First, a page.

walking faq part four

 

 

I have a couple of problems when it comes to walking shoes. I am flat-footed and need a wide-width shoe. I also have weak ankles.
My partner and I live on a farm and keep the boundaries of the pasture mowed to walk around. We try to make at least 3 to 4 rounds of the 1.2-mile course each evening.
What kind of shoe should I look for ? A "lite" hiking shoe? A pair of good walking shoes?
I have bought athletic shoes in the past, but they made my arches hurt.
Tonya Flinn

Dear Tonya,
If you're walking on mowed pasture land, I would think you'd want something with a little ankle support, even if you didn't have weak ankles.

High-cut, light-weight hikers would be nice, especially if you could find some that are water-resistant. I imagine you soak up a lot of dew on those walks!

 

 

About four months ago, I quit smoking after 30 years of smoking at least a pack a day. I also started a walking regimen, which has helped me keep my sanity and control my weight. But I've been having trouble with dizziness after about a mile of relatively sedate walking. The effects go away if I slow my breathing or breathe out of cupped hands. Have you heard of this from other ex-smokers?
Ann

Dear Anne,
First, let me congratulate you on starting a walking program in addition to quitting smoking. Smart move! Did you know that fifteen minutes of walking is equal in relaxation power to a mild tranquilizer? And the side effects are better circulation and lung power.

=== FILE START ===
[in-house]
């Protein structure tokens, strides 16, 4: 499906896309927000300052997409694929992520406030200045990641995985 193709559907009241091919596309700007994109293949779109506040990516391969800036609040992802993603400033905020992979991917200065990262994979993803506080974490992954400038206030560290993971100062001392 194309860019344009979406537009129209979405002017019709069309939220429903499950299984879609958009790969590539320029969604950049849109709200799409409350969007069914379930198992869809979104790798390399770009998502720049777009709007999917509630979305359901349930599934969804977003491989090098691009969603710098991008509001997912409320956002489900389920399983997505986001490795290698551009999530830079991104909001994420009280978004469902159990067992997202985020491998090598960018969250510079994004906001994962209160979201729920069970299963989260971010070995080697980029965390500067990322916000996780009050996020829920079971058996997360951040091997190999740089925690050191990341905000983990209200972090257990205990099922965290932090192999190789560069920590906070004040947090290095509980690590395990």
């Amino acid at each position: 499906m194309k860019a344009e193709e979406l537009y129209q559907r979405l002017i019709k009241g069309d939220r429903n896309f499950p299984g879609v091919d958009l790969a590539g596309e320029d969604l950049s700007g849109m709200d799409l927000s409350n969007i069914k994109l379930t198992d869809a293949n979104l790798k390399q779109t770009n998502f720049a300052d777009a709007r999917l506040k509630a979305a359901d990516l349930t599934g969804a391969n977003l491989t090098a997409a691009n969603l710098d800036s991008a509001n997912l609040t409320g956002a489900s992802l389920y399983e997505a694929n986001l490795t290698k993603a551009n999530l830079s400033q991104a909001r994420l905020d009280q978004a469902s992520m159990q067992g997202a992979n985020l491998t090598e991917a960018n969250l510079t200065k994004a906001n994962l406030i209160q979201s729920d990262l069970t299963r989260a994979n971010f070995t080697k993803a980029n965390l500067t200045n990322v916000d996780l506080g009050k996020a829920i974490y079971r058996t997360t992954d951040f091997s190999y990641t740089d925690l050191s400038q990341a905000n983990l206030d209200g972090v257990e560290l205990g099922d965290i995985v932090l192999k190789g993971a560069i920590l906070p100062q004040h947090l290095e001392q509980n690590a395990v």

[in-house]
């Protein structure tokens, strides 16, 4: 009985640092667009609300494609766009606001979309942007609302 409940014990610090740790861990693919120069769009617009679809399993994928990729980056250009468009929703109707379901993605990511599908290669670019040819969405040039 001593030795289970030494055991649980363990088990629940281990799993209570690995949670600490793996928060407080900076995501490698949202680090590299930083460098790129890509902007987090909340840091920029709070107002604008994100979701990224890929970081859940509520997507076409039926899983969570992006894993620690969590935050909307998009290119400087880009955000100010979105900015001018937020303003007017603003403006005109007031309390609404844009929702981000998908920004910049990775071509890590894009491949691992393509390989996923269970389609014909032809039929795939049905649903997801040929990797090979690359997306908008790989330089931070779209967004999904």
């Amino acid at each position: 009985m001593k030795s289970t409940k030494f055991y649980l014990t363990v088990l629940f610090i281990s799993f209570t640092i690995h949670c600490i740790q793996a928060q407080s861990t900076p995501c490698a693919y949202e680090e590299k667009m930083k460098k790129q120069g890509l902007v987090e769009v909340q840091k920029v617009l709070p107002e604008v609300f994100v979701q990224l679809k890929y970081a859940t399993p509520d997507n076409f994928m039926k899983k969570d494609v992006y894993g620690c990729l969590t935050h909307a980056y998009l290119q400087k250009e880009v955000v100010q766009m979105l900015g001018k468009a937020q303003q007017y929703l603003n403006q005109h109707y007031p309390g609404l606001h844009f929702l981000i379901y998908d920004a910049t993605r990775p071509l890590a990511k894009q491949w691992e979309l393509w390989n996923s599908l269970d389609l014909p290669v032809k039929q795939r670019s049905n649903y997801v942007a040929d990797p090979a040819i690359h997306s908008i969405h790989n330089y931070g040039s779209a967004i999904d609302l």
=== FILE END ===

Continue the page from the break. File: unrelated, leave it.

About your symptoms: Please call your doctor about the dizziness you're experiencing when walking. If you are hyperventillating, then breathing into cupped hands is a good temporary solution. But your doctor needs to rule out more serious problems.

It may just mean that your lungs have not cleared themselves of the effects of years of smoking, and you're not getting enough oxygen to sustain your pace, even though it seems sedate. Most likely, you'll improve with practice -- step by step.

 

 

 

I walk early in the morning because it's the only free time I have. But my husband read something about early morning being the most dangerous time to walk. I've lost about 40 pounds and don't want to give it up! Do you have any information about this?
Marsha

Dear Marsha,

 

First of all, I'm wondering how dangerous it can be if you've been out there walking for a year, and the only thing that's frightened you is your husband!
I'm not sure if you're talking about danger from predators (human or otherwise), or from automobiles.
I called the National Safety Council for pedestrian/crash statistics. They do know that people are at increased risk of accidents in the early evening (particularly every fall when Daylights Savings Time ends and we're caught in the dark a little earlier than usual). If this is your concern, you can always just take a few days off at this time of year. Statistically, it gets better right away.
More importantly, can you afford to be controlled by statistics? Most people walk in the morning to start off their day with an energizing activity and get their exercise out of the way before other responsibilities overwhelm them. If visibility is the problem, make sure you're highly visible when you go for your morning walk. Wear reflective clothing, and make sure your walking shoes have reflective heels and shoe laces. Buy a flashing light to attach to your jacket. (Cycling stores carry them.) Carry a flashlight in your hand and swing it back and forth so the light can be seen front and back. Stay on sidewalks if at all possible.

If it's predators that concern you, your best bet is to find a buddy or a dog to accompany you. If you must walk alone, make sure you walk with confidence, carry a spray deterrent and don't walk at exactly the same time or along the same route every day. Someone could be waiting for you if you make yourself too predictable.